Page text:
Session 212: Pros and Cons of Using Twitter for Professional Development

Date: Thursday 24th July 2014 - Hosted by @UKEdChat

Twitter was created in March 2006 by Jack Dorsey, Evan Williams, Biz Stone and Noah Glass and by July 2006 the site was launched. It took a while to gain popularity, but it was clear by 2010 that many educators across the globe had taken to the service to share ideas, discussions and resources related to their profession. UKEdChat was formed in July 2010 and over this time we have witnessed thousands of educators engaging with each-other using Twitter as a platform.

As UKEdChat is now into its fifth year, we wanted to see what educators thought about the pros and cons of using twitter as a means of Professional Development.

The aims of the session were to focus on the following:

  • To share examples on how being on twitter has helped / hindered your classroom practice and/or career.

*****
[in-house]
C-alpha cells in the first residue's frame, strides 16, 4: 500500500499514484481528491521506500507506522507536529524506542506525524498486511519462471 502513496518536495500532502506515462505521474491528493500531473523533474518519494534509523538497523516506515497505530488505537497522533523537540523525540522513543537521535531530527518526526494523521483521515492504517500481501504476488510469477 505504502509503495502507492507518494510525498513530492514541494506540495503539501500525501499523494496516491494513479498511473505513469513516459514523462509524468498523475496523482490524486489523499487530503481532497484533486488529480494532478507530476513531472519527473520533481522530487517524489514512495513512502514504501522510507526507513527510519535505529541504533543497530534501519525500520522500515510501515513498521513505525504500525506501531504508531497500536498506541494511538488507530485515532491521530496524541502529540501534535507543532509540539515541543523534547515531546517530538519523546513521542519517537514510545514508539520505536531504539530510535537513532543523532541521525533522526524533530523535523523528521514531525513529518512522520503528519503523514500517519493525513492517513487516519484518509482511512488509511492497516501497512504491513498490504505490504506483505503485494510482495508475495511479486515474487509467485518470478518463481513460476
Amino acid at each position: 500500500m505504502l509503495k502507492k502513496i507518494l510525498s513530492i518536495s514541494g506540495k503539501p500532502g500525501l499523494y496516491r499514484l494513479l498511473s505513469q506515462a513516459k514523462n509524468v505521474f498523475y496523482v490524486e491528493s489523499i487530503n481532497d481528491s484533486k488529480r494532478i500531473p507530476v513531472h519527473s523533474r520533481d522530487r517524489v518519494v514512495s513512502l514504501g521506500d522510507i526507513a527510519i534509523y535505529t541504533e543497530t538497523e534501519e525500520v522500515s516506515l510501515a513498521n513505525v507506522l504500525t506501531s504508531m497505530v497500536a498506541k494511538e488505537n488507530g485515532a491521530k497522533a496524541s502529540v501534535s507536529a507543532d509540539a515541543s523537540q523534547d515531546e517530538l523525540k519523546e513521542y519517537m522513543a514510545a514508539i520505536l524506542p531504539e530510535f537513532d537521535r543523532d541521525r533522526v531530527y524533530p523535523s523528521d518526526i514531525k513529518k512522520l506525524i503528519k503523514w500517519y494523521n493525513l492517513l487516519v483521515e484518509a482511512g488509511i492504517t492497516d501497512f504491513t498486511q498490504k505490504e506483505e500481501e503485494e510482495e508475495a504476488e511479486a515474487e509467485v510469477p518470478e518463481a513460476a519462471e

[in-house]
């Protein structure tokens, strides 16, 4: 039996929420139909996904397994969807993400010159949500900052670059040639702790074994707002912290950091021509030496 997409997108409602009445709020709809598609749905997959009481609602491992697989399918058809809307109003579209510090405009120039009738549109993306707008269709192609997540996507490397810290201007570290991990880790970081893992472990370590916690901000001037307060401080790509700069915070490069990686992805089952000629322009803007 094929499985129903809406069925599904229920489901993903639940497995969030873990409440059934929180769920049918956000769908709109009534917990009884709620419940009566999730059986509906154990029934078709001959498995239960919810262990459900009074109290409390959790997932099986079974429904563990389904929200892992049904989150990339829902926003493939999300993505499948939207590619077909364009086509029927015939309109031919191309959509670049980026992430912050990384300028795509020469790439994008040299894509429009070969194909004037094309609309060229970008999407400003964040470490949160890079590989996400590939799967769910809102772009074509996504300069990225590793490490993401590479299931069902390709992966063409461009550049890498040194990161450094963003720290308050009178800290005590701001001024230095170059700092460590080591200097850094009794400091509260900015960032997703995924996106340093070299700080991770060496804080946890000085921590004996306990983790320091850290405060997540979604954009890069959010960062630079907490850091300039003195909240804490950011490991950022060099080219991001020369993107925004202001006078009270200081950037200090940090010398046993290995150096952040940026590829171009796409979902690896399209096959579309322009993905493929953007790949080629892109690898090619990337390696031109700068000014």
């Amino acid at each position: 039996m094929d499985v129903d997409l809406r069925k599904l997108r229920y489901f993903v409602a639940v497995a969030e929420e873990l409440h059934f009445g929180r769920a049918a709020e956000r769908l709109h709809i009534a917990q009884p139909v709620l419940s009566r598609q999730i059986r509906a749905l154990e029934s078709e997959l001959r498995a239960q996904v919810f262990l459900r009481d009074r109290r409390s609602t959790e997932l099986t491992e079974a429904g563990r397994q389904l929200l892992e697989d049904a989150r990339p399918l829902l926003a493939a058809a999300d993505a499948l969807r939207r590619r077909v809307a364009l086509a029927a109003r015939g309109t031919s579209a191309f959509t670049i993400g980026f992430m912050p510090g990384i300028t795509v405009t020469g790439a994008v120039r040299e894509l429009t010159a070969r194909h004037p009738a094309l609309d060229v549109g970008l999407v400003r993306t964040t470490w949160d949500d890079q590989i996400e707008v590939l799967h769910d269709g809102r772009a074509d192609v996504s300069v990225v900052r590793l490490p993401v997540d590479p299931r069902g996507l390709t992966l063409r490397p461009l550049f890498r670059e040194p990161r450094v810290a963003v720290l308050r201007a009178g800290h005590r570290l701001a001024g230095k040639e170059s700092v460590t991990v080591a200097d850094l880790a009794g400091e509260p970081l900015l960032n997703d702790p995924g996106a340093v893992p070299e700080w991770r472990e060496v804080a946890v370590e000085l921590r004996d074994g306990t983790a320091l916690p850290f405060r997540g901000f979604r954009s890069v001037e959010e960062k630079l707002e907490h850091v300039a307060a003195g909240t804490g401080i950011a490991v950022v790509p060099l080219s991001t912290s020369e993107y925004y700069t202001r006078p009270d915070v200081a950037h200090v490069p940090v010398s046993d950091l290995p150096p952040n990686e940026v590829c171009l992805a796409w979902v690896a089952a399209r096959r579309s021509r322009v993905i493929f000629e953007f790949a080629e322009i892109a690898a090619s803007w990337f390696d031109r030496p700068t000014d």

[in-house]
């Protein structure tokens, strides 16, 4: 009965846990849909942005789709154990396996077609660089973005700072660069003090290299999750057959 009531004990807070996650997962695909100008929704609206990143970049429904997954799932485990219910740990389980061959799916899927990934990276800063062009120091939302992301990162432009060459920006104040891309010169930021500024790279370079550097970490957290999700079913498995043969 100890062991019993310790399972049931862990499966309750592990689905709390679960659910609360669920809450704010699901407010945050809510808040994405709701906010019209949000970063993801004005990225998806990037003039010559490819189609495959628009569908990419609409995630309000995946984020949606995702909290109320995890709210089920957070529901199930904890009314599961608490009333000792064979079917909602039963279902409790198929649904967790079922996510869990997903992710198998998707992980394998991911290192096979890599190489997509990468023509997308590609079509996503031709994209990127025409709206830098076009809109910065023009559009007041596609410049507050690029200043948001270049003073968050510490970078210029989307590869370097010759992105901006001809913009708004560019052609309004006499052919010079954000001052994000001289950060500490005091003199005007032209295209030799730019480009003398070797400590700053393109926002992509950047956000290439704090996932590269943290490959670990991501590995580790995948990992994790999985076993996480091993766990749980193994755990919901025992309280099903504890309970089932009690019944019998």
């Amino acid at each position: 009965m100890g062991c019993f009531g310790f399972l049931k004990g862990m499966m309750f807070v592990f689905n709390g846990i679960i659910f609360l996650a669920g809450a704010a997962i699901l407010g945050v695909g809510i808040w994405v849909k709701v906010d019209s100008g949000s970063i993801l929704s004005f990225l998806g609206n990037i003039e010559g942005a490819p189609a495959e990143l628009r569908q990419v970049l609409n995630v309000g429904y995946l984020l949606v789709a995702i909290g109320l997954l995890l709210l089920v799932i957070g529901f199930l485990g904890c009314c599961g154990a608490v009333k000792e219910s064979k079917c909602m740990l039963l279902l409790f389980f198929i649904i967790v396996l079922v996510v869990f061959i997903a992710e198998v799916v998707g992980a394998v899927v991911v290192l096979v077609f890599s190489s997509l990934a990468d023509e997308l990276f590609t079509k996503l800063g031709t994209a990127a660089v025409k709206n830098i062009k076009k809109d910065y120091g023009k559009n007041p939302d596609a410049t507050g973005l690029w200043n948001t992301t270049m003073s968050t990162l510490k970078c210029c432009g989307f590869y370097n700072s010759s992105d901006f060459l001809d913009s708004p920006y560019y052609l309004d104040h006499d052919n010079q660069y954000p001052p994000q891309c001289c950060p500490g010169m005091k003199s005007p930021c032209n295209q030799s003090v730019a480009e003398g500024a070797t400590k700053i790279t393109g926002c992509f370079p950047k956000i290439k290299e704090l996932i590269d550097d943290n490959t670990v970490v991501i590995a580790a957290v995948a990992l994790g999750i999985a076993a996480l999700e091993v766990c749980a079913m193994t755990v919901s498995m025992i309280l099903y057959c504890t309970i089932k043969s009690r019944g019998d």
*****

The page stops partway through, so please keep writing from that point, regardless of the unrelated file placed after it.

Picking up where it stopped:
• Concerns about staff using twitter (and other social media) – Interpretations of conversations – Schools using tweets as a means of surveillance.
  • How schools are managing staff using social media – Social media policies – examples of colleagues who are clearly not allowed to use Twitter. What is the problem with twitter and hashtag conversations?
  • Examples of how colleagues view staff who use social media – is this changing?
  • Share examples of people on twitter who are an inspiration to teachers – what makes this so?
  • What is the future likely to be like for networking teachers and twitter?